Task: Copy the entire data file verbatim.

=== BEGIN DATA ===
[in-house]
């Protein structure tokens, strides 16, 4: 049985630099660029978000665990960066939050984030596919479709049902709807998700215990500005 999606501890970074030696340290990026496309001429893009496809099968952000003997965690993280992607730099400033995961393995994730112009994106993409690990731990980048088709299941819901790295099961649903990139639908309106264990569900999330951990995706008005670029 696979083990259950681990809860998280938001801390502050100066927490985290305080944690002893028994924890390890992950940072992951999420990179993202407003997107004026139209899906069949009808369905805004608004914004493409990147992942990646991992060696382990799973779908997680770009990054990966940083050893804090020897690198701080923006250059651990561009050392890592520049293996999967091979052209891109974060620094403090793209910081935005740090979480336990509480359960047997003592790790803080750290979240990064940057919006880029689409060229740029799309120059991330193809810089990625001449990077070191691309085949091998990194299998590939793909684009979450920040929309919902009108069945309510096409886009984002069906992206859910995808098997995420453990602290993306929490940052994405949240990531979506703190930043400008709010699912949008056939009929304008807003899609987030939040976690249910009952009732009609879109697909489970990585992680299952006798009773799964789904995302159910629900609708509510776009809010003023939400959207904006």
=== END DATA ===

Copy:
[in-house]
């Protein structure tokens, strides 16, 4: 049985630099660029978000665990960066939050984030596919479709049902709807998700215990500005 999606501890970074030696340290990026496309001429893009496809099968952000003997965690993280992607730099400033995961393995994730112009994106993409690990731990980048088709299941819901790295099961649903990139639908309106264990569900999330951990995706008005670029 696979083990259950681990809860998280938001801390502050100066927490985290305080944690002893028994924890390890992950940072992951999420990179993202407003997107004026139209899906069949009808369905805004608004914004493409990147992942990646991992060696382990799973779908997680770009990054990966940083050893804090020897690198701080923006250059651990561009050392890592520049293996999967091979052209891109974060620094403090793209910081935005740090979480336990509480359960047997003592790790803080750290979240990064940057919006880029689409060229740029799309120059991330193809810089990625001449990077070191691309085949091998990194299998590939793909684009979450920040929309919902009108069945309510096409886009984002069906992206859910995808098997995420453990602290993306929490940052994405949240990531979506703190930043400008709010699912949008056939009929304008807003899609987030939040976690249910009952009732009609879109697909489970990585992680299952006798009773799964789904995302159910629900609708509510776009809010003023939400959207904006």